We begin with Ana Alvarado, an unemployed zookeeper taken on by a cutting edge software company to train up their latest developments: software objects who are meant to function as virtual pets. Meanwhile, Derek Brooks, an animator, is working for the same company designing the new creatures. Already there is something superficial about the characters: we see them from the outside but are given no real sense of anything below the surface. Normally that would be no problem, we expect to dig below the surface over the course of a story, but in this case we never really penetrate any deeper than we do in this initial chapter. Over the years, for example, we are told that Derek's wife leaves him and he develops an unrequited crush on Ana, yet any sense of the emotional cost of this is, at best, muted. Indeed the only emotional engagement we really witness is with the digients.

After introducing the two characters, Chiang outlines what happens over the following years: the digients are launched, there is initial success then the market changes and the company goes into liquidation, but Ana and Derek are so attached to their charges that they adopt them, then we follow their struggles to continue their education. The number of digient owners decreases, technology changes so the virtual landscape the digients occupy becomes obsolete, and there are software companies that want to clone the digients for purposes that are mostly pornographic. Meanwhile the digients themselves are growing from childish wonder to adolescent rebellion. The synopsis in the novella is not much longer or more detailed than I have just provided.

From this timeline, Chiang hangs vignettes of Ana and Derek at roughly yearly intervals. These are meant to provide more depth, though all too often they simply flesh out in a little more detail what we have already learned, or else set up the next stage of the synopsis. In fact, these in-depth interludes themselves have a synoptic feel to them, as if Chiang is simply sketching out the elements where a longer novel would fill in colour and shade and perspective. In the past, I have felt that Ted Chiang had no need to write a full length novel since the work he was producing suited the short story so perfectly. Now, for the first time, I feel that what he has written needs the extra space a novel would have provided. What we get, instead, is skimpy in comparison to the story he is trying to tell.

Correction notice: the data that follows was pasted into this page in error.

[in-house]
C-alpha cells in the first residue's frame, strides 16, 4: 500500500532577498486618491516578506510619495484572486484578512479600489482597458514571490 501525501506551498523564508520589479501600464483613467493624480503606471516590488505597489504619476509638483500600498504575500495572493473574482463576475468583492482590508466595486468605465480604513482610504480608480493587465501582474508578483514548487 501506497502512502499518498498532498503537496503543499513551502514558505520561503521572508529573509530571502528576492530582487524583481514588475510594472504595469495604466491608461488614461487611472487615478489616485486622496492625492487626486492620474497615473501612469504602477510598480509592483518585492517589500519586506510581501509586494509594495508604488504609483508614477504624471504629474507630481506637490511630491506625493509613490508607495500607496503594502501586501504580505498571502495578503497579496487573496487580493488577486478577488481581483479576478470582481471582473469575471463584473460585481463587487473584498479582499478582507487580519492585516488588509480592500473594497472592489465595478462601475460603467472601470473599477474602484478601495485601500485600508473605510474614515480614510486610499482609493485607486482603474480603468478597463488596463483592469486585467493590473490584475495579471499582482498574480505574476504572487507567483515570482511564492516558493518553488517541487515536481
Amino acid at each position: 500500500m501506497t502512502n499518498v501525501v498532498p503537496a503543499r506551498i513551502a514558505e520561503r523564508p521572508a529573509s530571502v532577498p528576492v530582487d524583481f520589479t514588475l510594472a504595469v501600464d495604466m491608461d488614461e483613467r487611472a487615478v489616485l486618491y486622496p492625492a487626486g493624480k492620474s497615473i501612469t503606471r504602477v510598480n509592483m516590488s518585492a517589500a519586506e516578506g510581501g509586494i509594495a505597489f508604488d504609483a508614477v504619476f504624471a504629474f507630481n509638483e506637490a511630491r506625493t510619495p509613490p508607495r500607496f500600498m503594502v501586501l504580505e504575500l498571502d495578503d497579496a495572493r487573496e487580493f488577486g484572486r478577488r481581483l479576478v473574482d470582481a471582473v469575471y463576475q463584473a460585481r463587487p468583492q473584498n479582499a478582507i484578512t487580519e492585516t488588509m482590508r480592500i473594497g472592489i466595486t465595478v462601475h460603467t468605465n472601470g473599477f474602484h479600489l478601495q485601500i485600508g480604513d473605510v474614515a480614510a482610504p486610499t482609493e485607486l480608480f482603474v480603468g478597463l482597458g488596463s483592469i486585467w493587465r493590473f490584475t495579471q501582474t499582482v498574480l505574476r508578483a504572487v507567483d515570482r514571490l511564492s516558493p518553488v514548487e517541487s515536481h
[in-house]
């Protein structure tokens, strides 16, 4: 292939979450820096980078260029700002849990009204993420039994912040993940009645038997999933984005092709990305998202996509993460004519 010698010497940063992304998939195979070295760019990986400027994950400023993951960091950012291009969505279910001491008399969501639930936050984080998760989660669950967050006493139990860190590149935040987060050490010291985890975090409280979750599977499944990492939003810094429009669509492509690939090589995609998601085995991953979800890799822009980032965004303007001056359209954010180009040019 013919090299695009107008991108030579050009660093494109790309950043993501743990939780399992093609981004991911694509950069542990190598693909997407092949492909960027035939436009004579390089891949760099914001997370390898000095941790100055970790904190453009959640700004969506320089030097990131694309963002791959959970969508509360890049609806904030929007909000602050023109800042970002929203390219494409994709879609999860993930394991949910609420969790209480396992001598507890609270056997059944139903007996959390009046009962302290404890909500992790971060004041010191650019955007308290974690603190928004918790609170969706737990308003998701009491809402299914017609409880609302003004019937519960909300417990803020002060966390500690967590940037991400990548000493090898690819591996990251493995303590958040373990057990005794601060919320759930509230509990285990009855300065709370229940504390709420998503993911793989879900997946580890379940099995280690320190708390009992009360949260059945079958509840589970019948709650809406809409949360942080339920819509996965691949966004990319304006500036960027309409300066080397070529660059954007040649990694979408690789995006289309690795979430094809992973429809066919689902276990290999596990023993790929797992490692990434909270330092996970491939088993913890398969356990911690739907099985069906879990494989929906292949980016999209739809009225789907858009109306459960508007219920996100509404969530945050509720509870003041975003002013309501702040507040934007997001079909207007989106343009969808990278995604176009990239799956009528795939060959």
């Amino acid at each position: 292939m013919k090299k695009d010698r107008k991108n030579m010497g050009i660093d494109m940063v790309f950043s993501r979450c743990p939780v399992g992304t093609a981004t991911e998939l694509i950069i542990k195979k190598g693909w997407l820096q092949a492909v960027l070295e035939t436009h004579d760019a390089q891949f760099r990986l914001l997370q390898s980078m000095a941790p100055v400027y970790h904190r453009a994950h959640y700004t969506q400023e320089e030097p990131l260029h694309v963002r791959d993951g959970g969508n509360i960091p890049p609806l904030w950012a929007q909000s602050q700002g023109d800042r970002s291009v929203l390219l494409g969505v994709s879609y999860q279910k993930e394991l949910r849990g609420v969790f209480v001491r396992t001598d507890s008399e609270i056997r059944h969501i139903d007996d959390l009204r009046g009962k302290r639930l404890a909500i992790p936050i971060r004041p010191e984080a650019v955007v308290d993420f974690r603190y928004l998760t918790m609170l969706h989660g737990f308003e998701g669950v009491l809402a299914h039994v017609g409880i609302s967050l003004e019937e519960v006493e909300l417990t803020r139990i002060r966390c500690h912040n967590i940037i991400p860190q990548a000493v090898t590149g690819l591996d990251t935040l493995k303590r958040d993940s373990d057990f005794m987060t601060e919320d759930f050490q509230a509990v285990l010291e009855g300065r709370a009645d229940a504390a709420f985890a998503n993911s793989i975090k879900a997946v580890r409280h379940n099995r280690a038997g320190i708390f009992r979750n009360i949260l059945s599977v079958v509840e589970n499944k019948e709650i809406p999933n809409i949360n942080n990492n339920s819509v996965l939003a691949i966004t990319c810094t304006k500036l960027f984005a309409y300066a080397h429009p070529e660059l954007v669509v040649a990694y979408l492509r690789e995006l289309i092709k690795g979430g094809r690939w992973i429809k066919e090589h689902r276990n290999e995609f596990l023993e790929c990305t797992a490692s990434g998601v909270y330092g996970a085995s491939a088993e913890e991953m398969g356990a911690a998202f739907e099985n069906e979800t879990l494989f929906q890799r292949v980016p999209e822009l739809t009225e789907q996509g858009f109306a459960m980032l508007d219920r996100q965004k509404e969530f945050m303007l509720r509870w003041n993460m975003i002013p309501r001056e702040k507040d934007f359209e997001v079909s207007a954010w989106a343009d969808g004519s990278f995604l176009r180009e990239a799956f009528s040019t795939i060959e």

All that aside, this is Ted Chiang we are talking about, a writer seemingly incapable of writing a dull or ineffective sentence, so there is much to relish here. The digients themselves, child-like but distinctly not children, are fascinating creations, the point when their digital personalities are translated into a robot-like device that allows them to discover the substantiality of the real world is precise, a gem, absolutely true. And the sweep of the near future, the rise and fall of software companies, the inevitable obsolescence of programs, the development and dereliction of shared digital landscapes, is completely convincing. And yet for all its delights, this is a work in which the frustrations are foremost. When it ends, with the digients just about to discover sex and hence, by implication, leaving adolescence for adulthood (even though they are still talking a form of broken English that seems out of place in their maturity) we want more, not because the story stops short of its resolution or because we have become to attached to these creations that we want to spend longer in their company, but because we don't feel there has been enough to justify where we have got to and the emotions we have been meant to invest in the work. I never expected to say this about anything by Ted Chiang, but it would have been a better book at twice the length.

Copyright © 2010 by Paul Kincaid

Paul Kincaid is the recipient of the SFRA's Thomas D. Clareson Award for Distinguished Service for 2006. His collection of essays and reviews, What it is we do when we read science fiction is published by Beccon Publications.